Last modified: 22 May 2019 17:07
This is a course about human relations with other animals. We begin by looking at how people have thought about humans and animals as both different and similar. Then we explore the history of relations through hunting, domestication and social attitudes, before examining ethical and political questions about welfare, rights and conservation. The course places a big emphasis on students debating ideas and thinking about their own relations with animals and is taught through a mixture of lectures, films and tutorials by staff from across the University.
|Session||Second Sub Session||Credit Points||15 credits (7.5 ECTS credits)|
|Campus||Old Aberdeen||Sustained Study||No|
Animals have played a pivotal role throughout human history. They provide us with resources but are also companions, symbols and spectacles. This course explores human-animal relations by examining themes such as evolution, domestication, animal rights and welfare, pets and conservation. Through diverse disciplinary, historical and cultural perspectives, students are introduced to the complexity of human-animal relations, gaining deeper understandings of the differences and similarities between humans and animals, and developing a more informed appreciation of contemporary and historical issues in human-animal relations. Through tutorial work and assessments students are encouraged to think about their own relations with animals, whether those are with domestic or wild animals or through the media or the food they eat. The course is taught by staff from both biological and social sciences but will be of interest to anyone who is concerned about animals.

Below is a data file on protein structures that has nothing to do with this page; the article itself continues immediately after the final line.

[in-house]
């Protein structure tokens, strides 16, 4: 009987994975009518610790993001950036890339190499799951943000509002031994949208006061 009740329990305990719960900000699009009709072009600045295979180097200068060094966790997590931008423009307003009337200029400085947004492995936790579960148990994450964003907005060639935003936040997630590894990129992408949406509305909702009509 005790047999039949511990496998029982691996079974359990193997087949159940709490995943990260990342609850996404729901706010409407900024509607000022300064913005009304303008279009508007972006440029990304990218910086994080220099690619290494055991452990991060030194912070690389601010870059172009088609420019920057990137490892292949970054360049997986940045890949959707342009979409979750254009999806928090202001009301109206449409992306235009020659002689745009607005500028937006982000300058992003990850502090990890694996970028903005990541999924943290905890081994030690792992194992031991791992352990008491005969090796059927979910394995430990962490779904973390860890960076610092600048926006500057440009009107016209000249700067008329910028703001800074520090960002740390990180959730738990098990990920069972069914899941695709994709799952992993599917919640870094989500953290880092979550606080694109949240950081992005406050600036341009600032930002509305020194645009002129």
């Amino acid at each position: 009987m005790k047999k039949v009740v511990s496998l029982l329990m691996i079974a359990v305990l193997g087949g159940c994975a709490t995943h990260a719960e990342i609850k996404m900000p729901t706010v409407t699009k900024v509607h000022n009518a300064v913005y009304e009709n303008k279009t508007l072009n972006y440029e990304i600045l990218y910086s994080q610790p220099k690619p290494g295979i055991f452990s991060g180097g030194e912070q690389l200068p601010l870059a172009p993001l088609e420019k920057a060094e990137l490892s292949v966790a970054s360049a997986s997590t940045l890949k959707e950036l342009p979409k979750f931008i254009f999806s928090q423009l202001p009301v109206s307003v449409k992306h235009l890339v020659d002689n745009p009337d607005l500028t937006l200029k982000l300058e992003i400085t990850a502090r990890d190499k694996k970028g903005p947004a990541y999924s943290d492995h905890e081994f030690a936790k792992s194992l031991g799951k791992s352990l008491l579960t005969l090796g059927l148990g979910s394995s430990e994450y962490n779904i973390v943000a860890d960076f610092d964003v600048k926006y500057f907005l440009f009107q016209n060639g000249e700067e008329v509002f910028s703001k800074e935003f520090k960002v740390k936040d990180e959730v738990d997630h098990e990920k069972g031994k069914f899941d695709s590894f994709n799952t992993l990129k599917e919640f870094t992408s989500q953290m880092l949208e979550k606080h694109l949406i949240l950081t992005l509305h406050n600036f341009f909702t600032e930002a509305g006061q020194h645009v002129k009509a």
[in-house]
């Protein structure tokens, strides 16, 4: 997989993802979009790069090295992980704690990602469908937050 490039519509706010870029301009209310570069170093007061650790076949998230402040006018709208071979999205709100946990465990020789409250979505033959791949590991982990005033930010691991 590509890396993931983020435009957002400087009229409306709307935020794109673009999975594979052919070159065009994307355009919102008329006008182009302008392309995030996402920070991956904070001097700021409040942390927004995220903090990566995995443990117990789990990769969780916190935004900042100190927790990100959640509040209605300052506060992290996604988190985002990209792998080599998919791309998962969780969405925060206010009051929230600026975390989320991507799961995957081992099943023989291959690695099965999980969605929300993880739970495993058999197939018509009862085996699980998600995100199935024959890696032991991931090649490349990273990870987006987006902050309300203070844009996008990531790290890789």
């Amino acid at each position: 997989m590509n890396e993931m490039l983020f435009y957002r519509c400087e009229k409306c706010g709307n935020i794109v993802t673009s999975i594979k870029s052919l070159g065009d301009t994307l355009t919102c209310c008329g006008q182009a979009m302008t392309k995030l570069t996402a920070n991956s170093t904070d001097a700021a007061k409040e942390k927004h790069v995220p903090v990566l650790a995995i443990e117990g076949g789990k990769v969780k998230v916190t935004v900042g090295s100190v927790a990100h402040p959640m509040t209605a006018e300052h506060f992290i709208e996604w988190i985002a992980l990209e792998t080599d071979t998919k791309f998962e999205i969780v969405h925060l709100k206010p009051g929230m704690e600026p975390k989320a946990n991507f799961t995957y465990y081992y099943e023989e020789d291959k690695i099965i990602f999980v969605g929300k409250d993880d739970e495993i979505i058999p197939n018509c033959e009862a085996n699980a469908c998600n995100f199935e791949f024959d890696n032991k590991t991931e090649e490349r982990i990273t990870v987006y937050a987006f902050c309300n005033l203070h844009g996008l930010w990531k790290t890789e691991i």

This course is only available to students registered in Programme Years 1 and 2.
Information on contact teaching time is available from the course guide.
1st Attempt: Continuous assessment (100%). Three online journals (30%), group tutorial minutes (30%), tutorial contribution (10%), Essay (30%).
Resit: Continuous assessment (100%). Two 1,500-word essays.
There are no assessments for this course.
Detailed feedback will be provided to students on their assessed work, with a particular emphasis on developing the skills outlined in the course aims. This will normally be given within two weeks of the submission of assignments.